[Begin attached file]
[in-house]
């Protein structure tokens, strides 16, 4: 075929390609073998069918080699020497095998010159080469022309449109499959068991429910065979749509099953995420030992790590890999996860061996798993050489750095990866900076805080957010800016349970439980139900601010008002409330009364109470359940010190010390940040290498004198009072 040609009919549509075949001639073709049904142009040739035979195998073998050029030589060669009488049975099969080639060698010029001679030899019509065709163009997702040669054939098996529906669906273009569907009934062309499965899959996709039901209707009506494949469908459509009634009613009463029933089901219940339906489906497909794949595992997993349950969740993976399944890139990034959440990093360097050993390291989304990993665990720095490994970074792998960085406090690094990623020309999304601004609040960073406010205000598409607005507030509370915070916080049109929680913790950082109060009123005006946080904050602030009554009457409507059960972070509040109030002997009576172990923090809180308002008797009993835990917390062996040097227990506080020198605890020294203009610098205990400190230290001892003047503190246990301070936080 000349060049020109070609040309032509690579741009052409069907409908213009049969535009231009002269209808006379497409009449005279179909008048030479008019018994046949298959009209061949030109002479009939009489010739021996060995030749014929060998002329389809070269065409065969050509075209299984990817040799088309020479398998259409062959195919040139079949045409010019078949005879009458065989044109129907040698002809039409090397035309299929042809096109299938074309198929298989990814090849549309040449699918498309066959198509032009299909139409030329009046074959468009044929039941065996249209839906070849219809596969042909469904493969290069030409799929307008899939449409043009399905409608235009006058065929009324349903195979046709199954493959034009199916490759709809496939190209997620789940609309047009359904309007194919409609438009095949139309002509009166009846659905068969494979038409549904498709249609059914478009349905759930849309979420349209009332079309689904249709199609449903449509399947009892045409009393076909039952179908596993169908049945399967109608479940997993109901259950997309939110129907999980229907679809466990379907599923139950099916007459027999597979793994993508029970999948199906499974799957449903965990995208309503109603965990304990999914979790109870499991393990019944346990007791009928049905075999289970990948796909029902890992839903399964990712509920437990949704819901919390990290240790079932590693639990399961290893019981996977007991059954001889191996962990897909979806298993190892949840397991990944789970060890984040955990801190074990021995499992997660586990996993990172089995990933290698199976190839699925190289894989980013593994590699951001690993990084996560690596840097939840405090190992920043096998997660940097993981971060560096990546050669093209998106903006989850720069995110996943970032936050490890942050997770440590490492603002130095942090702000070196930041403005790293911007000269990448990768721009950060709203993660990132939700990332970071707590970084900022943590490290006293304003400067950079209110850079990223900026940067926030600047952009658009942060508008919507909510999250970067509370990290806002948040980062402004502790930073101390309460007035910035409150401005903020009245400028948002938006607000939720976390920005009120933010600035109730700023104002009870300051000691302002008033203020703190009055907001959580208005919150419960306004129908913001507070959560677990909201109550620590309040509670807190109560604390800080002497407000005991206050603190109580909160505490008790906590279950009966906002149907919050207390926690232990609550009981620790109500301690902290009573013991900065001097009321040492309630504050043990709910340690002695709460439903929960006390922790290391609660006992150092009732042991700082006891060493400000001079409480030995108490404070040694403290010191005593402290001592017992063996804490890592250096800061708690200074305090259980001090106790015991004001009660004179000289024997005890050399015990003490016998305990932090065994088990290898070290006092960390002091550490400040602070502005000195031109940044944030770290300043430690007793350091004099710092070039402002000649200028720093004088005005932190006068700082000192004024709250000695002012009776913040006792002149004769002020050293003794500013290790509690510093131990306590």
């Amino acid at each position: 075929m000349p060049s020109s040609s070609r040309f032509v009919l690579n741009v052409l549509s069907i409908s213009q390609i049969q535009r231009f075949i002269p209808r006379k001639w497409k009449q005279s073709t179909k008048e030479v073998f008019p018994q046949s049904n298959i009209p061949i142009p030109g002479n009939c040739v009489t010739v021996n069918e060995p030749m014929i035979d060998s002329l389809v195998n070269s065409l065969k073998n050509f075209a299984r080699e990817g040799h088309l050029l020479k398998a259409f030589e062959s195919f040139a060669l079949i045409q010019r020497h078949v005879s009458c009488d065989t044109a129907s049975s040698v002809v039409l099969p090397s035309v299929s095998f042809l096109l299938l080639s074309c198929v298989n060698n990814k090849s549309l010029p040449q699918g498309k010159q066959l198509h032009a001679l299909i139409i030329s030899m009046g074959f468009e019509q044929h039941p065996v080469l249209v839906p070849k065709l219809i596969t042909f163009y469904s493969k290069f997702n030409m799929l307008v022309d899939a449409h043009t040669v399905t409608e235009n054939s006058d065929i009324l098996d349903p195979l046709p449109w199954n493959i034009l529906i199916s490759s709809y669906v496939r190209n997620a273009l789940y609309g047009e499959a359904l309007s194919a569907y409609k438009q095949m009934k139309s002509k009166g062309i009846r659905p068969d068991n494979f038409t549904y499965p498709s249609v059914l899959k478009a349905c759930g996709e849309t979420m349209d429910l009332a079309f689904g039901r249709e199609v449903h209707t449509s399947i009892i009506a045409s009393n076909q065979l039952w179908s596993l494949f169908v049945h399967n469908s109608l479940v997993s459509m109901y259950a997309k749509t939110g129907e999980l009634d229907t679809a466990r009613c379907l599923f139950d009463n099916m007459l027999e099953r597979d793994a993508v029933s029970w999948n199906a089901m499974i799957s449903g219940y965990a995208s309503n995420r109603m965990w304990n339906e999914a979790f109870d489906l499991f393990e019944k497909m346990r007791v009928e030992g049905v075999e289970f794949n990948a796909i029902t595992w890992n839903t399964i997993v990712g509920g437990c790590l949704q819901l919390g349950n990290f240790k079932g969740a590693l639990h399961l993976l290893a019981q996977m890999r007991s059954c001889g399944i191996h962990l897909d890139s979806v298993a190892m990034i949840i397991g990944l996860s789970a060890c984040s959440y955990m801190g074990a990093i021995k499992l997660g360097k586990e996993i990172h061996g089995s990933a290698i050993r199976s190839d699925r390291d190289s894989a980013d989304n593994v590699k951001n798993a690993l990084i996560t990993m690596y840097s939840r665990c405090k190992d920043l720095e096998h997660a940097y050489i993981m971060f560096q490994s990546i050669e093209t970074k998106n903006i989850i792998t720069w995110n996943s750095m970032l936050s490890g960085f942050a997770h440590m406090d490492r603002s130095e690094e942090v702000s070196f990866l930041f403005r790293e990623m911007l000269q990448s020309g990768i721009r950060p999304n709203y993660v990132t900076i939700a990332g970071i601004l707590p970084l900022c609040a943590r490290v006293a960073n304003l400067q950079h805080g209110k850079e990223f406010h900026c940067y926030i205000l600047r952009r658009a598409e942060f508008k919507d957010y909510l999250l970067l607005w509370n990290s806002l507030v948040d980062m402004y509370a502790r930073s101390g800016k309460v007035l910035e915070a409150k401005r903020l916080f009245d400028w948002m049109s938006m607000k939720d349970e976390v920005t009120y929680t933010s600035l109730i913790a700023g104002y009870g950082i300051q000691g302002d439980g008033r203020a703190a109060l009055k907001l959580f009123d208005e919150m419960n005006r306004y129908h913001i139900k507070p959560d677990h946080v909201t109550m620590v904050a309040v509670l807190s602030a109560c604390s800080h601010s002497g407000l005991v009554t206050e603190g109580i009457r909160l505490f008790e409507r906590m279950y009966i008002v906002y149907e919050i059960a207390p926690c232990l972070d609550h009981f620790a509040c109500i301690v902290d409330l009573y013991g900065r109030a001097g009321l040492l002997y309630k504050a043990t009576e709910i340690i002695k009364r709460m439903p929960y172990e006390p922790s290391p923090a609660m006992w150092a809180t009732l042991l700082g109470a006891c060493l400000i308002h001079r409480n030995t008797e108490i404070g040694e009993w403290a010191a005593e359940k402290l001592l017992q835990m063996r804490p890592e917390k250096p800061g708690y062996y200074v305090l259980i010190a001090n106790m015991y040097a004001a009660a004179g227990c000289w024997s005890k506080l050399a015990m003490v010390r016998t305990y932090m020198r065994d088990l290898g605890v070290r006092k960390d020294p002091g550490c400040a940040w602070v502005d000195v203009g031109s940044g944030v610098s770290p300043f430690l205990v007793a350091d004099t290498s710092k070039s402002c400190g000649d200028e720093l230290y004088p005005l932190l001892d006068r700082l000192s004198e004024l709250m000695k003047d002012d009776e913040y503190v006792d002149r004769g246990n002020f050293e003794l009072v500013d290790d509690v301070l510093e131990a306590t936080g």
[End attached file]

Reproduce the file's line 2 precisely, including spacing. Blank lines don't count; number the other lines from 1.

């Protein structure tokens, strides 16, 4: 075929390609073998069918080699020497095998010159080469022309449109499959068991429910065979749509099953995420030992790590890999996860061996798993050489750095990866900076805080957010800016349970439980139900601010008002409330009364109470359940010190010390940040290498004198009072 040609009919549509075949001639073709049904142009040739035979195998073998050029030589060669009488049975099969080639060698010029001679030899019509065709163009997702040669054939098996529906669906273009569907009934062309499965899959996709039901209707009506494949469908459509009634009613009463029933089901219940339906489906497909794949595992997993349950969740993976399944890139990034959440990093360097050993390291989304990993665990720095490994970074792998960085406090690094990623020309999304601004609040960073406010205000598409607005507030509370915070916080049109929680913790950082109060009123005006946080904050602030009554009457409507059960972070509040109030002997009576172990923090809180308002008797009993835990917390062996040097227990506080020198605890020294203009610098205990400190230290001892003047503190246990301070936080 000349060049020109070609040309032509690579741009052409069907409908213009049969535009231009002269209808006379497409009449005279179909008048030479008019018994046949298959009209061949030109002479009939009489010739021996060995030749014929060998002329389809070269065409065969050509075209299984990817040799088309020479398998259409062959195919040139079949045409010019078949005879009458065989044109129907040698002809039409090397035309299929042809096109299938074309198929298989990814090849549309040449699918498309066959198509032009299909139409030329009046074959468009044929039941065996249209839906070849219809596969042909469904493969290069030409799929307008899939449409043009399905409608235009006058065929009324349903195979046709199954493959034009199916490759709809496939190209997620789940609309047009359904309007194919409609438009095949139309002509009166009846659905068969494979038409549904498709249609059914478009349905759930849309979420349209009332079309689904249709199609449903449509399947009892045409009393076909039952179908596993169908049945399967109608479940997993109901259950997309939110129907999980229907679809466990379907599923139950099916007459027999597979793994993508029970999948199906499974799957449903965990995208309503109603965990304990999914979790109870499991393990019944346990007791009928049905075999289970990948796909029902890992839903399964990712509920437990949704819901919390990290240790079932590693639990399961290893019981996977007991059954001889191996962990897909979806298993190892949840397991990944789970060890984040955990801190074990021995499992997660586990996993990172089995990933290698199976190839699925190289894989980013593994590699951001690993990084996560690596840097939840405090190992920043096998997660940097993981971060560096990546050669093209998106903006989850720069995110996943970032936050490890942050997770440590490492603002130095942090702000070196930041403005790293911007000269990448990768721009950060709203993660990132939700990332970071707590970084900022943590490290006293304003400067950079209110850079990223900026940067926030600047952009658009942060508008919507909510999250970067509370990290806002948040980062402004502790930073101390309460007035910035409150401005903020009245400028948002938006607000939720976390920005009120933010600035109730700023104002009870300051000691302002008033203020703190009055907001959580208005919150419960306004129908913001507070959560677990909201109550620590309040509670807190109560604390800080002497407000005991206050603190109580909160505490008790906590279950009966906002149907919050207390926690232990609550009981620790109500301690902290009573013991900065001097009321040492309630504050043990709910340690002695709460439903929960006390922790290391609660006992150092009732042991700082006891060493400000001079409480030995108490404070040694403290010191005593402290001592017992063996804490890592250096800061708690200074305090259980001090106790015991004001009660004179000289024997005890050399015990003490016998305990932090065994088990290898070290006092960390002091550490400040602070502005000195031109940044944030770290300043430690007793350091004099710092070039402002000649200028720093004088005005932190006068700082000192004024709250000695002012009776913040006792002149004769002020050293003794500013290790509690510093131990306590």